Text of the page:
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Our painting of the week is by Argentine digital artist Juan
Brufal. ...

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Shortwave Radiogram returns to MFSK32 ...




RSID: <<2024-05-02T23:57Z MFSK-32 @ 9265000+1500>>


This is Shortwave Radiogram in MFSK32 ...

Shortwave Radiogram is transmitted by:

WRMI, Radio Miami International,


WINB Shortwave,

Please send reception reports to

And visit

Twitter: @SWRadiogram or

I'm Kim Elliott. Please join us for the next Shortwave


     SWRG#352 closing song:






 D-06193 Petersberg (Germany/Germania)


 Dipol for 40m-Band    &   Boomerang Antenna 11m-Band

 RX   for  RF:

 FRG-100B + IF-mixer  &    ICOM IC-R75 + IF-mixer

 Software IF:

 con STUDIO1  -  Software italiano per SDR on Windows 11      [S-AM-USB/LSB]   +      HDSDR 2.81 beta6   - for scheduled IF-recording

 Software AF:

 Fldigi-4.1.26        +   flmsg-4.0.20                            images-fldigifiles on homedrive.lnk


 Mirosoft Windows 11 Home

 German W7 32bit + 64bit


 ASUS S501MD (since 2023) [i7-12700 12th Gen. 12 x 2100 MHz]

 MSI-CR70-2MP345W7  (since 2014)   [i5 -P3560 ( 2 x 2600 MHz) ]






























RSID: <<2024-05-03T011:30Z MFSK-64 @ 15770000+1500>>


Richard Monsour, aka Dick Dale, was born on May 4, 1937.
He died in 2019.

Sending Pic:168x240;

Please report your decode to





Here is a timeline of "data transmission via BC shortwave":

2013-03-16 - 2017-06-17   VoA Radiogram  000-220  USA (Continuation under private management as SWRG)
2013-08-31 - until now    KBC Radiogram           NL  (without count, earliest note in my chronicle)
2016-03-23 - 2017-01-14   DIGI DX         01- 44  UK  (Among other things also *.mid transferred)
2016-06-17 - 2019-01-01   IBC DIGITAL    001-134  I   (my own count)
2017-06-25 - until now    SWRG           001-3
51  USA (and further ongoing)
2017-11-?? - 2018-12-23   BSR Radiogram   01- 44  USA (Broad Spectrum Radio)
2018-07-25 - 2019-04-06   SSR Radiogram   01- 33  NL  (Slow Scan Radio)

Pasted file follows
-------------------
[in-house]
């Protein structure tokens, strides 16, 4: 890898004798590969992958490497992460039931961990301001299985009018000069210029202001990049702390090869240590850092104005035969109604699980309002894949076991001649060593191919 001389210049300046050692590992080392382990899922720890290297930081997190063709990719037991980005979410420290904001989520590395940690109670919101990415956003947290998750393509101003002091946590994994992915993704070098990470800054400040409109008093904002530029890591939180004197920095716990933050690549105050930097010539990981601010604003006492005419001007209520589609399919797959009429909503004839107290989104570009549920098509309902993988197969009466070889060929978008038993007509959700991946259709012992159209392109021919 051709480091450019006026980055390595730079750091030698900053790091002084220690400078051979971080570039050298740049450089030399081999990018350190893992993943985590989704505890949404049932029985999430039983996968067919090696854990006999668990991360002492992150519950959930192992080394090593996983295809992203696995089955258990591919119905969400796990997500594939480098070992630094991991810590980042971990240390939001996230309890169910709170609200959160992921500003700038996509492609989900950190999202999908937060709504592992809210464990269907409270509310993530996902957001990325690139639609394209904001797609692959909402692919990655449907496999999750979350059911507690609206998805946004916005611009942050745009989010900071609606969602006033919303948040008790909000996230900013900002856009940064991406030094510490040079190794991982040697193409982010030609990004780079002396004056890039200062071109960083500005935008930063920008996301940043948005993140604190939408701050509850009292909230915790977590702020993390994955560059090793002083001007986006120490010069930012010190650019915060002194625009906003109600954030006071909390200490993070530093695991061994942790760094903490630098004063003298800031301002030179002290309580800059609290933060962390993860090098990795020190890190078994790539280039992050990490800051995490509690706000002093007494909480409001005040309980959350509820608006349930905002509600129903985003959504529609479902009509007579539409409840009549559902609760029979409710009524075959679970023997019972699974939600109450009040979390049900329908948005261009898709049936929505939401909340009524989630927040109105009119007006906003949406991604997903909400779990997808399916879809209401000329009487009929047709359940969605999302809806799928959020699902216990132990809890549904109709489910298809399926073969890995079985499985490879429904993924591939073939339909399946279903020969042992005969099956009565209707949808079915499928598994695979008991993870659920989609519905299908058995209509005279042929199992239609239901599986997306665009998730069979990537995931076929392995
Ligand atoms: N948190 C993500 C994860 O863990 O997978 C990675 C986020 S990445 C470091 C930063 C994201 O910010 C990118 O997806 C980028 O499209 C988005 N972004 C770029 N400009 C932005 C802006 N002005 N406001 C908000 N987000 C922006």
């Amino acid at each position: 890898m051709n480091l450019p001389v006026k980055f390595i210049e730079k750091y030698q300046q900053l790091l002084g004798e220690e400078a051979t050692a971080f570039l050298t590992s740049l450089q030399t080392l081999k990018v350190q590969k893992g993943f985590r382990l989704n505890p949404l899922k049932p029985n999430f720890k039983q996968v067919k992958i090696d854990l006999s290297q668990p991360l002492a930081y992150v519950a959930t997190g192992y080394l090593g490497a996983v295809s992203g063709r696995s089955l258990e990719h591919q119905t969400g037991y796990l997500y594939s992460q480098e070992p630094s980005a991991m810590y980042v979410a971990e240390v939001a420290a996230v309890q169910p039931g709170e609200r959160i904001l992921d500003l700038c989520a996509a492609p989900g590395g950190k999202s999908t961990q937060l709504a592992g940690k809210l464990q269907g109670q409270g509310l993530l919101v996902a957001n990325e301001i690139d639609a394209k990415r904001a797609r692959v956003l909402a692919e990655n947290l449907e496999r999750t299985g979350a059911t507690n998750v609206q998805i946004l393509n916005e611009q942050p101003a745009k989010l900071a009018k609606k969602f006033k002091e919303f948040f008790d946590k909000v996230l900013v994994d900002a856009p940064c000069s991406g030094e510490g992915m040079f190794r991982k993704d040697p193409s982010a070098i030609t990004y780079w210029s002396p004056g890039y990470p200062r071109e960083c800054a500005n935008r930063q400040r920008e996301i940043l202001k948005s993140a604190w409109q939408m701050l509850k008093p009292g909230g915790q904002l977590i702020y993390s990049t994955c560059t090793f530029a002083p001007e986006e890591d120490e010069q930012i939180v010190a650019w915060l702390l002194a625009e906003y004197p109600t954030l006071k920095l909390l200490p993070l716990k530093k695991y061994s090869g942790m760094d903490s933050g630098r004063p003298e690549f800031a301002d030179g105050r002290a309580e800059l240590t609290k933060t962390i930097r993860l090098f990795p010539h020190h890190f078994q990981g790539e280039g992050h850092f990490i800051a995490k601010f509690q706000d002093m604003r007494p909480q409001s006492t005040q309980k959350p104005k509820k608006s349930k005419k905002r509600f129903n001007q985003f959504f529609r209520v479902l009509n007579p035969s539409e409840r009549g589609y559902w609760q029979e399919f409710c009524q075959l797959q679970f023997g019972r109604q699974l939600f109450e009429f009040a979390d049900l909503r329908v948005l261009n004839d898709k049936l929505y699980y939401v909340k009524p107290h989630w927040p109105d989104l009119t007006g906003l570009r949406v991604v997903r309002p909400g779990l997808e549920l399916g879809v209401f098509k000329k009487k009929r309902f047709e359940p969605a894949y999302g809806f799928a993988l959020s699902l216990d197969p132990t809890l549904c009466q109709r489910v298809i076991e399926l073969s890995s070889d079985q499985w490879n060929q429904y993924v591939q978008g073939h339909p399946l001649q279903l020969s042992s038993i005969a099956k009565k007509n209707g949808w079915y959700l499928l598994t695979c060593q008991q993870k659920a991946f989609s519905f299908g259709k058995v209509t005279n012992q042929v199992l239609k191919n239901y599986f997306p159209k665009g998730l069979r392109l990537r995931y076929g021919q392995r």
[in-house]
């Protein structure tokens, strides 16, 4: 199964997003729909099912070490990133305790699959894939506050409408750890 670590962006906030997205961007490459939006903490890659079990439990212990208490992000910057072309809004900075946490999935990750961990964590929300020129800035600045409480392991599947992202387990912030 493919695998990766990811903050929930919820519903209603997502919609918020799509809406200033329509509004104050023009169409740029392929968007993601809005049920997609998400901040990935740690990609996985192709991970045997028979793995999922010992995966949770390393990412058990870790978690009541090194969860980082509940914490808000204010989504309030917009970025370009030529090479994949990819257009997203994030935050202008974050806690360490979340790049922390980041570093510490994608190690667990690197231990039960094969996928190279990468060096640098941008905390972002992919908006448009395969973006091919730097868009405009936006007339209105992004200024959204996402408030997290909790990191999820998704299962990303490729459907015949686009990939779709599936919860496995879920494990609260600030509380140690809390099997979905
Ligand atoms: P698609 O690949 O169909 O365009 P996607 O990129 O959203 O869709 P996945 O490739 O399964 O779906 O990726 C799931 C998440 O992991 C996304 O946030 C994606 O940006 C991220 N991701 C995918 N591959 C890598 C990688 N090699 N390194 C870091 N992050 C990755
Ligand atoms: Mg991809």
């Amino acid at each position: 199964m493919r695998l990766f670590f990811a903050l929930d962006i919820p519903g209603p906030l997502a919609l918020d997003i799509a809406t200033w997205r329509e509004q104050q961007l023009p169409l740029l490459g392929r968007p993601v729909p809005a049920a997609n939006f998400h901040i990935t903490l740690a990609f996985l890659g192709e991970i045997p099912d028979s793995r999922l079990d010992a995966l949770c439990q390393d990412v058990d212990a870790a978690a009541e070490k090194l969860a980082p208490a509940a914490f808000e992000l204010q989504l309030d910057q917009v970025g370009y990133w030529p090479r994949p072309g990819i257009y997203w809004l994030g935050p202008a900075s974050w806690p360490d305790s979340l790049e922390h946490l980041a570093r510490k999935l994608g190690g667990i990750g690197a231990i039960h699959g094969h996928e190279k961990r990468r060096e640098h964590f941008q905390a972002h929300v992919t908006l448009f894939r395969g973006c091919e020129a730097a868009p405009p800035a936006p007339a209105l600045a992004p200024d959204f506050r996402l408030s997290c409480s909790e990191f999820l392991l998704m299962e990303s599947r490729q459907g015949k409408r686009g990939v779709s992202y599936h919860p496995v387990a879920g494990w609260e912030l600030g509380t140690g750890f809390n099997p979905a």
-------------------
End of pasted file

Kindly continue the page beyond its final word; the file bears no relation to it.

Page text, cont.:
2019-02-21 - 2023-08-03   TIAMS          001-222  CAN (This Is A Music Show)
2020-02-15 - until now    RNEI            01- 4
9  UK  (and further ongoing)
2020-03-07 - 2023-08-06   TIAEMS 03/2020-07/2023  CAN (This Is An Express Music Show)
2021-11-28 - until now    Pop Shop Radio          CAN (first find of a playlist in a spectrogram scan)
Projects with digital playlists or content:



Active SHOWS:


SWRG - Shortwave Radiogram - Virginia, USA         KD9XB    M.Hirst-SWRG



KBC Radiogram - Virginia ==> Florida, USA          KD9XB ==> WD4AH             KG4LAC-KBC

    DX Headlines



Radio Northern Europe International - County Hamshire, UK

Radio Carpathia - Transylvania, Romania

Pop Shop Radio - British Columbia, Canada
          Tony Pavick

Radio Catface International -
San Jose, California, USA

CatfaceMcRadio   CatfaceMcVideo


DK Radio - Mr.DoubleK  - Transylvania, Romania [via RNEI]


Data with Jeff - Tennessee, USA  [via Radio Carpathia]  KG4ZIE


Cult of Show



Ended SHOWS:


VOA Radiogram - Virginia, USA      ===> SWRG    KD9XB    M.Hirst-VOA



STF Radiogram - Toronto, Canada



BSR Radiogram - Oklahoma, USA                   KG5JST



DIGI DX - Lancashire, UK


Emergency Radio                 PA0ETE


SSR Radiogram - Amersfoort, Netherlands         PA0ETE






TIAMS / TIAEMS - Radiogram - Toronto, Canada



Music on Shortwave